David becomes king after Saul. There is little moment-to-moment spiritual content in this narrative – now it has finally started, though there is a spiritual meta story of God’s people.
And we do get the contrast of the new king with the old. Saul lost God, but David gets stronger and stronger because God is with him.
The guts of the chapter is devoted to bravery and warfare. It lists David’s best soldiers, the ’30’ who helped him fight the Philistines. Also the ‘3’, the creme of the creme. A story is told of them breaking enemy lines to get David a drink of water from a spring he is fond of. Rather than drink it he pours it out as an offering to their bravery.
It tells about the conquest of Jebus aka Jerusalem. It’s christened the City of David.
I was shocked at morning tea yesterday how much I’ve got used to the brutality of the Old testament when our friends, quite fairly, echoed their distaste for it.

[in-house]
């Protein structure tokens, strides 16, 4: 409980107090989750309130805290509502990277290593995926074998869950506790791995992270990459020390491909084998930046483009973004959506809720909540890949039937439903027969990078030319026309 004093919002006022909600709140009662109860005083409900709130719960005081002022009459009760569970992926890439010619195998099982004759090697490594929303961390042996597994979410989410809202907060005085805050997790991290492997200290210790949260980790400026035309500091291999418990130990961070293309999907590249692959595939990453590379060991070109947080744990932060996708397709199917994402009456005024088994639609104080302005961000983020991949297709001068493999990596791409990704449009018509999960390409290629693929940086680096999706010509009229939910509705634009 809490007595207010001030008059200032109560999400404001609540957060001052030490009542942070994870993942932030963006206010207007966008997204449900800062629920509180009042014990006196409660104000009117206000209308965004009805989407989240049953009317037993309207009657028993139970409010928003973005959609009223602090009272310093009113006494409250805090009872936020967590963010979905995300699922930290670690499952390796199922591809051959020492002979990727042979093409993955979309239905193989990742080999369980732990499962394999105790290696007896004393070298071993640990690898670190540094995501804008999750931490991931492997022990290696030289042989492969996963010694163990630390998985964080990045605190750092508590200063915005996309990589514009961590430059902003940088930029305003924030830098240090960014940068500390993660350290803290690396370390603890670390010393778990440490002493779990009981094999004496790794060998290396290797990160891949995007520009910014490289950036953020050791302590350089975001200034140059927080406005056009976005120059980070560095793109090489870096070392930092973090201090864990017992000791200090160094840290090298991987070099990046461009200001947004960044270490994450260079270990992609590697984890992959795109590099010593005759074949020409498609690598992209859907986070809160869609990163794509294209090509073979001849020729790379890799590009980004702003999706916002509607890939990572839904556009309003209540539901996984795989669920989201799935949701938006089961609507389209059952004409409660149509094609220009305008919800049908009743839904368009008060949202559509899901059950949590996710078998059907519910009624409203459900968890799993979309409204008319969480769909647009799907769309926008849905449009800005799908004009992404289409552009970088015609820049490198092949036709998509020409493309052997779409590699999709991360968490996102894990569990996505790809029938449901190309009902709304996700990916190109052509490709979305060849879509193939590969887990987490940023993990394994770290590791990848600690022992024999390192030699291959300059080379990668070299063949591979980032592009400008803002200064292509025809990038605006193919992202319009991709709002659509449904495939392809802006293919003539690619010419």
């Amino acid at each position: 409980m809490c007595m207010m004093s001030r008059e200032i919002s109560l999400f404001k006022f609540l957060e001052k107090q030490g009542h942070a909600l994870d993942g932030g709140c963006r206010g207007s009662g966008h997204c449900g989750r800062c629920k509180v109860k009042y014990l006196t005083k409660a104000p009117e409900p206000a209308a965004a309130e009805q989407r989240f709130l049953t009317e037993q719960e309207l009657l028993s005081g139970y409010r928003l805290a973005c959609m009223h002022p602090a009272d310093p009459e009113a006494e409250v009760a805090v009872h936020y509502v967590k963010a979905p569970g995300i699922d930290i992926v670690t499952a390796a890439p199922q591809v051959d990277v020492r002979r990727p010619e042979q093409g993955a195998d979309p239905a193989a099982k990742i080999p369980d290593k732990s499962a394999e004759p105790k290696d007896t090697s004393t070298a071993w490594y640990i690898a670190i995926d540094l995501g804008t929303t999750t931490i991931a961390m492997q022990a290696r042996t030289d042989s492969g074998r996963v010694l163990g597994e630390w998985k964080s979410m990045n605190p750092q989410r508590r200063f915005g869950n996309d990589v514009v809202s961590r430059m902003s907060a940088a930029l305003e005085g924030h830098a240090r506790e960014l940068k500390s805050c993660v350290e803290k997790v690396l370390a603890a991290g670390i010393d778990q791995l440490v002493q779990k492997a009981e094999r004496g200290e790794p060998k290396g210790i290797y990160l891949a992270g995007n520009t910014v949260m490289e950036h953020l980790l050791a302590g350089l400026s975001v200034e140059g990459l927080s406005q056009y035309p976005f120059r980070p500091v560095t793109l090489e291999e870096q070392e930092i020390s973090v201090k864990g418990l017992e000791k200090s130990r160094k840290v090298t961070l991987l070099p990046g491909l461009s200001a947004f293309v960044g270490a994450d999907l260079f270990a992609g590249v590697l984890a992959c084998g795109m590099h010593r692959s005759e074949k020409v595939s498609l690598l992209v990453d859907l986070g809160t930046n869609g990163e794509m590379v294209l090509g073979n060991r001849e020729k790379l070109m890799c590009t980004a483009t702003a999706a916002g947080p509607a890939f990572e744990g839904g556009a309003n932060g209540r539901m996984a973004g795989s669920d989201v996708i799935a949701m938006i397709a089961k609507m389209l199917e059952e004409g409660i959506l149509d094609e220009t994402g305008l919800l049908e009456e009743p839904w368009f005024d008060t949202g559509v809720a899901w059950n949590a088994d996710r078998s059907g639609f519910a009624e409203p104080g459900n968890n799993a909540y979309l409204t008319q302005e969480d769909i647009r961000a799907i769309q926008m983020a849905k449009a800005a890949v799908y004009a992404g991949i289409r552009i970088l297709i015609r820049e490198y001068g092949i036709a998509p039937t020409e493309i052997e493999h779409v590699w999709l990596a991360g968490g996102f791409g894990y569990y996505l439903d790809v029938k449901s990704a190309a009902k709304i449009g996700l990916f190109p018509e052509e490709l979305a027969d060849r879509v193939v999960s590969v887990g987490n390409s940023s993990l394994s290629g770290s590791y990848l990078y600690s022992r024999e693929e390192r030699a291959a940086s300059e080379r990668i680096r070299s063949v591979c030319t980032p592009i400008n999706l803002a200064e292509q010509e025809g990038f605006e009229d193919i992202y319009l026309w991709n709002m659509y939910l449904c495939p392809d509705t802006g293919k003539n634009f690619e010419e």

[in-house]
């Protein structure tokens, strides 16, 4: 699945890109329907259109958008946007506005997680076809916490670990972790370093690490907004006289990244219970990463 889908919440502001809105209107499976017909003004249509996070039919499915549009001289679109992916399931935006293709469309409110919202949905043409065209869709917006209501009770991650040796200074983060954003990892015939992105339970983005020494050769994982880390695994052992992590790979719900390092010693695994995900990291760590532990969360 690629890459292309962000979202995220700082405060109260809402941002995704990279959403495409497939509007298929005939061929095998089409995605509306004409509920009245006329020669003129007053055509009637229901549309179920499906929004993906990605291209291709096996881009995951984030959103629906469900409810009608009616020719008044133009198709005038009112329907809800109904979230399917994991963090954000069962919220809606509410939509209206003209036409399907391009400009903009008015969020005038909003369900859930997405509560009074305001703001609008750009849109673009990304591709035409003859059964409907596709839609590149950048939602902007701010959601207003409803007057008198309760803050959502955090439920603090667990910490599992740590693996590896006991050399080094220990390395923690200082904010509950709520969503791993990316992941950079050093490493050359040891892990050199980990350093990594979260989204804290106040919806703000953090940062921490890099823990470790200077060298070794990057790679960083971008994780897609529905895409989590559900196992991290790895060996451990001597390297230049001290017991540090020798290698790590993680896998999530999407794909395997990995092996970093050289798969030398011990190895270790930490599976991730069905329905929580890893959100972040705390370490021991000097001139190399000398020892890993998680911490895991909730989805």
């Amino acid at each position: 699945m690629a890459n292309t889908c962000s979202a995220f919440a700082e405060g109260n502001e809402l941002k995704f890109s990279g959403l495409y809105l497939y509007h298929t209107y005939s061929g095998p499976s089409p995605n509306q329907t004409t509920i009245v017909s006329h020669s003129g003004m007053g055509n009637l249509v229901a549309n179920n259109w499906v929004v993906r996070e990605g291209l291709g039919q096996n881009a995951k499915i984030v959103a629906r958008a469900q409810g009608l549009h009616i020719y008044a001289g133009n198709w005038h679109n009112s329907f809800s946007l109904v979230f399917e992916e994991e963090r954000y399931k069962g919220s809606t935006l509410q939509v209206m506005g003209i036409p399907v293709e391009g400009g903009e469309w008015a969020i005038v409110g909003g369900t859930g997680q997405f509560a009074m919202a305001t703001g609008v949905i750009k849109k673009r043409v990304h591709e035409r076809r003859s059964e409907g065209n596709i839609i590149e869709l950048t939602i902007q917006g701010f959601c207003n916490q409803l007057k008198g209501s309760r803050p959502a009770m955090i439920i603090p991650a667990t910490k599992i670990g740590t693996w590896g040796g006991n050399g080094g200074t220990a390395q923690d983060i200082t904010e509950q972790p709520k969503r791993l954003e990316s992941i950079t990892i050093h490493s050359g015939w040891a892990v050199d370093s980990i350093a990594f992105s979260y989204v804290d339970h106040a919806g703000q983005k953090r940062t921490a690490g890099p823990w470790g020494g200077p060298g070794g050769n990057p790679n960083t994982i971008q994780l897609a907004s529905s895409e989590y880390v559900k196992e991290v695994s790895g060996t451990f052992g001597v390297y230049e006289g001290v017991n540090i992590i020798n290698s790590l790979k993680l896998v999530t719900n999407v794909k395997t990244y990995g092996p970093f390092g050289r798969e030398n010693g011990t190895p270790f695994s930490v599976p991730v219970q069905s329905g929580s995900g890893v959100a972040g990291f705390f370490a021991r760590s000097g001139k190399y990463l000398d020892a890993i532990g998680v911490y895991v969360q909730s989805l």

Kelly has a great way of describing how she understands it, if you view it at a distance, holding it out so its a bit blurry, you can see the pattern, there is a plan and action of God. But close up, in focus, it’s awful.
I’ve explained it a lot in these entries, but those same rationalisations sounded lame when I tried to say them out loud. The conversation has echoed around in my head and I haven’t processed it yet. No doubt I’ll have time, launching into yet another long and bloody old testament book.
Still very stressed as the uncertainty of work and my own frustrating nature cause me anxiety. I’m being prompted to make things better I think.